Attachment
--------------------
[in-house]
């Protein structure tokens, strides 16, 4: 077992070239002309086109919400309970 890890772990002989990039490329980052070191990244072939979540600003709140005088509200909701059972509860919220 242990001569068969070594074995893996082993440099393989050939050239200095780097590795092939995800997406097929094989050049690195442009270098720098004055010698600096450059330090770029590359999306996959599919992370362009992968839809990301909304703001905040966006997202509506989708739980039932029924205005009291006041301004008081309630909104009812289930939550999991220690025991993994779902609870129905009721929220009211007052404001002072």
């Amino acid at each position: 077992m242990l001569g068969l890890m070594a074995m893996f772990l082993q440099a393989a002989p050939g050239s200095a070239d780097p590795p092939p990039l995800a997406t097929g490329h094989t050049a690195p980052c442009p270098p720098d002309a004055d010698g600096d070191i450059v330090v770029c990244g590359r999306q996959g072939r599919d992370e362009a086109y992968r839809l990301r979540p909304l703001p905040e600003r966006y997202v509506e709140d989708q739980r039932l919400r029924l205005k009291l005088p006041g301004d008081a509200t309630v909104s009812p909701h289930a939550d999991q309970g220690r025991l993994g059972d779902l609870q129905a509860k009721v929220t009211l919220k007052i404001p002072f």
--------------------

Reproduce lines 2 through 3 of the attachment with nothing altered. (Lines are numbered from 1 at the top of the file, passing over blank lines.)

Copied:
């Protein structure tokens, strides 16, 4: 077992070239002309086109919400309970 890890772990002989990039490329980052070191990244072939979540600003709140005088509200909701059972509860919220 242990001569068969070594074995893996082993440099393989050939050239200095780097590795092939995800997406097929094989050049690195442009270098720098004055010698600096450059330090770029590359999306996959599919992370362009992968839809990301909304703001905040966006997202509506989708739980039932029924205005009291006041301004008081309630909104009812289930939550999991220690025991993994779902609870129905009721929220009211007052404001002072």
């Amino acid at each position: 077992m242990l001569g068969l890890m070594a074995m893996f772990l082993q440099a393989a002989p050939g050239s200095a070239d780097p590795p092939p990039l995800a997406t097929g490329h094989t050049a690195p980052c442009p270098p720098d002309a004055d010698g600096d070191i450059v330090v770029c990244g590359r999306q996959g072939r599919d992370e362009a086109y992968r839809l990301r979540p909304l703001p905040e600003r966006y997202v509506e709140d989708q739980r039932l919400r029924l205005k009291l005088p006041g301004d008081a509200t309630v909104s009812p909701h289930a939550d999991q309970g220690r025991l993994g059972d779902l609870q129905a509860k009721v929220t009211l919220k007052i404001p002072f």